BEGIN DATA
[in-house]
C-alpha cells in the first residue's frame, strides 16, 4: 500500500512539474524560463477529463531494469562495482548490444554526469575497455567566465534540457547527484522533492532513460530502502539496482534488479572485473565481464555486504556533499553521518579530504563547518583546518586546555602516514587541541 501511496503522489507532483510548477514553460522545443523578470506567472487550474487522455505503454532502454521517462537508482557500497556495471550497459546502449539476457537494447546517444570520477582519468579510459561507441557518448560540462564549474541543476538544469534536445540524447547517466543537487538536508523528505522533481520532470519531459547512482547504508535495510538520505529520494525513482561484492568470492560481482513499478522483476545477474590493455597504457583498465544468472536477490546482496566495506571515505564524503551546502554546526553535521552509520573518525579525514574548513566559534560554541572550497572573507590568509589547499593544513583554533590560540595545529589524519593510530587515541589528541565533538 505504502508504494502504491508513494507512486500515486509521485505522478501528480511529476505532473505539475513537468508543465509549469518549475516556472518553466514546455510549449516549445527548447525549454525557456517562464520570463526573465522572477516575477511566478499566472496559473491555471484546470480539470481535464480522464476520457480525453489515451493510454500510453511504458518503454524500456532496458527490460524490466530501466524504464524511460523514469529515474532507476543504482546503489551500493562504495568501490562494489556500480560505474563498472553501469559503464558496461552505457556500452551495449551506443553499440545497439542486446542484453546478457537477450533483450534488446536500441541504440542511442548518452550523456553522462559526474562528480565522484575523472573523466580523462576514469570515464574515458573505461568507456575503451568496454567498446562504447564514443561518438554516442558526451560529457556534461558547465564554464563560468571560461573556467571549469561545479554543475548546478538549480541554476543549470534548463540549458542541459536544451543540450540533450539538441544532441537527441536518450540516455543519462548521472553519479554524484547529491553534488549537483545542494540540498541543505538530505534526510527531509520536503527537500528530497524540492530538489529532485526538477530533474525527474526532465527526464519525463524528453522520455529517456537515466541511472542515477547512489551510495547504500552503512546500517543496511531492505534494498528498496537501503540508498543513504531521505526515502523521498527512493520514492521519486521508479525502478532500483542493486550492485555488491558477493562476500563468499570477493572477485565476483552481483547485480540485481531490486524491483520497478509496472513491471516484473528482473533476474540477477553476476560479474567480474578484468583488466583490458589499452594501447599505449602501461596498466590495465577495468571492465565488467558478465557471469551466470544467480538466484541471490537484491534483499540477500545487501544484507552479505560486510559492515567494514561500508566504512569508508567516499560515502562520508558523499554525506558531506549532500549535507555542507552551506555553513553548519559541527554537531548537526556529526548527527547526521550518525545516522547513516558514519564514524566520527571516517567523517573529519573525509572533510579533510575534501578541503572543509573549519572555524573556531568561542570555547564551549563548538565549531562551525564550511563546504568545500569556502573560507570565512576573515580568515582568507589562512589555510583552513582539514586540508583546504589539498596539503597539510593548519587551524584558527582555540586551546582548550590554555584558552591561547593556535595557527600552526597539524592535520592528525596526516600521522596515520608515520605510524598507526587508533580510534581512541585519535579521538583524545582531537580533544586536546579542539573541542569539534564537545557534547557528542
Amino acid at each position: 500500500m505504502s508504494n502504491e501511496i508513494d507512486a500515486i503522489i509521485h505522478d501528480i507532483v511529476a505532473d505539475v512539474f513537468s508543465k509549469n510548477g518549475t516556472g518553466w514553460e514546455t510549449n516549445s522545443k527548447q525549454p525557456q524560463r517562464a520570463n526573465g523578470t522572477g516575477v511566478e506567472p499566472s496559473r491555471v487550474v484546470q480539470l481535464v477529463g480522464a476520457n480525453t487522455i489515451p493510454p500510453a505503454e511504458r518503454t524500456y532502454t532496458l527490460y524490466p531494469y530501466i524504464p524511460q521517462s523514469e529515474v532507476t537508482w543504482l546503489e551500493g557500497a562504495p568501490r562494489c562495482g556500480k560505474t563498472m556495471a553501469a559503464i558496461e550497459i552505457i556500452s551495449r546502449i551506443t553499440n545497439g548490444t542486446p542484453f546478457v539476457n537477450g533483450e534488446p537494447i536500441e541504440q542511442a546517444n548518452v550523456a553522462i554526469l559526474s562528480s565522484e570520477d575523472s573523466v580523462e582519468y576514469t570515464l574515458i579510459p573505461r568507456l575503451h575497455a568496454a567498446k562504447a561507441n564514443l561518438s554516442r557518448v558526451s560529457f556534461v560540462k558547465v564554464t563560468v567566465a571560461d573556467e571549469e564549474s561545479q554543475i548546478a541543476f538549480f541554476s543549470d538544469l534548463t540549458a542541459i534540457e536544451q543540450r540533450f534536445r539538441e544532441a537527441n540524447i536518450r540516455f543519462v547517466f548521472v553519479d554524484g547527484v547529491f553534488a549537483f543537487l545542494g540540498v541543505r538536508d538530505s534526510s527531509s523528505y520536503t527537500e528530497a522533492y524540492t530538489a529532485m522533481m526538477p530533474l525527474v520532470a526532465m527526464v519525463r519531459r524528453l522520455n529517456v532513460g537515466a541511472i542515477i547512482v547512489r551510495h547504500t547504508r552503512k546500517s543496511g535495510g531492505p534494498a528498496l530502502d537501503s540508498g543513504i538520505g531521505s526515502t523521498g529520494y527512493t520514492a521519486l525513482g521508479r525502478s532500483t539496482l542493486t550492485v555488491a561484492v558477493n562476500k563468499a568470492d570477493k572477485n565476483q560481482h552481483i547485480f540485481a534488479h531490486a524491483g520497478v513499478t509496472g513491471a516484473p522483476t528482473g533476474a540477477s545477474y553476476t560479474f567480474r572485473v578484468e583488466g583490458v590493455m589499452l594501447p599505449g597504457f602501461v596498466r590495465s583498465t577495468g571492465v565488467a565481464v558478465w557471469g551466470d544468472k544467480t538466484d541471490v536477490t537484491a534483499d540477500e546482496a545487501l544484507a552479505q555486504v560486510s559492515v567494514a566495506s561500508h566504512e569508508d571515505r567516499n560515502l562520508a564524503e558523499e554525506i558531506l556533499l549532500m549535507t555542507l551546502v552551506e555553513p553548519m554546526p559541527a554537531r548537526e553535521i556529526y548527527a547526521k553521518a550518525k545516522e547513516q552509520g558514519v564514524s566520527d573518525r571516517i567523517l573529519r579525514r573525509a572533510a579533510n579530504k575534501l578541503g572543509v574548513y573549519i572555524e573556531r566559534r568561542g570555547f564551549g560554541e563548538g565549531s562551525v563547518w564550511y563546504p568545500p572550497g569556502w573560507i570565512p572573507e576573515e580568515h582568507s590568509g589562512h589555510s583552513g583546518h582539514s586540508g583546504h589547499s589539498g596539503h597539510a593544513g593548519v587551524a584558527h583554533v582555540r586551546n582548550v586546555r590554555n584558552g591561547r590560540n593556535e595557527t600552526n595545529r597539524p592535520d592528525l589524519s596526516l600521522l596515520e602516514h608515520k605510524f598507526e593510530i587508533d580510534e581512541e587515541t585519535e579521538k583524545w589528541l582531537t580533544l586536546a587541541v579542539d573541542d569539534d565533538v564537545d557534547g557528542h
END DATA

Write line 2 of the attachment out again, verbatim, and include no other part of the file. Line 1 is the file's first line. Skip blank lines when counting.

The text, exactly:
C-alpha cells in the first residue's frame, strides 16, 4: 500500500512539474524560463477529463531494469562495482548490444554526469575497455567566465534540457547527484522533492532513460530502502539496482534488479572485473565481464555486504556533499553521518579530504563547518583546518586546555602516514587541541 501511496503522489507532483510548477514553460522545443523578470506567472487550474487522455505503454532502454521517462537508482557500497556495471550497459546502449539476457537494447546517444570520477582519468579510459561507441557518448560540462564549474541543476538544469534536445540524447547517466543537487538536508523528505522533481520532470519531459547512482547504508535495510538520505529520494525513482561484492568470492560481482513499478522483476545477474590493455597504457583498465544468472536477490546482496566495506571515505564524503551546502554546526553535521552509520573518525579525514574548513566559534560554541572550497572573507590568509589547499593544513583554533590560540595545529589524519593510530587515541589528541565533538 505504502508504494502504491508513494507512486500515486509521485505522478501528480511529476505532473505539475513537468508543465509549469518549475516556472518553466514546455510549449516549445527548447525549454525557456517562464520570463526573465522572477516575477511566478499566472496559473491555471484546470480539470481535464480522464476520457480525453489515451493510454500510453511504458518503454524500456532496458527490460524490466530501466524504464524511460523514469529515474532507476543504482546503489551500493562504495568501490562494489556500480560505474563498472553501469559503464558496461552505457556500452551495449551506443553499440545497439542486446542484453546478457537477450533483450534488446536500441541504440542511442548518452550523456553522462559526474562528480565522484575523472573523466580523462576514469570515464574515458573505461568507456575503451568496454567498446562504447564514443561518438554516442558526451560529457556534461558547465564554464563560468571560461573556467571549469561545479554543475548546478538549480541554476543549470534548463540549458542541459536544451543540450540533450539538441544532441537527441536518450540516455543519462548521472553519479554524484547529491553534488549537483545542494540540498541543505538530505534526510527531509520536503527537500528530497524540492530538489529532485526538477530533474525527474526532465527526464519525463524528453522520455529517456537515466541511472542515477547512489551510495547504500552503512546500517543496511531492505534494498528498496537501503540508498543513504531521505526515502523521498527512493520514492521519486521508479525502478532500483542493486550492485555488491558477493562476500563468499570477493572477485565476483552481483547485480540485481531490486524491483520497478509496472513491471516484473528482473533476474540477477553476476560479474567480474578484468583488466583490458589499452594501447599505449602501461596498466590495465577495468571492465565488467558478465557471469551466470544467480538466484541471490537484491534483499540477500545487501544484507552479505560486510559492515567494514561500508566504512569508508567516499560515502562520508558523499554525506558531506549532500549535507555542507552551506555553513553548519559541527554537531548537526556529526548527527547526521550518525545516522547513516558514519564514524566520527571516517567523517573529519573525509572533510579533510575534501578541503572543509573549519572555524573556531568561542570555547564551549563548538565549531562551525564550511563546504568545500569556502573560507570565512576573515580568515582568507589562512589555510583552513582539514586540508583546504589539498596539503597539510593548519587551524584558527582555540586551546582548550590554555584558552591561547593556535595557527600552526597539524592535520592528525596526516600521522596515520608515520605510524598507526587508533580510534581512541585519535579521538583524545582531537580533544586536546579542539573541542569539534564537545557534547557528542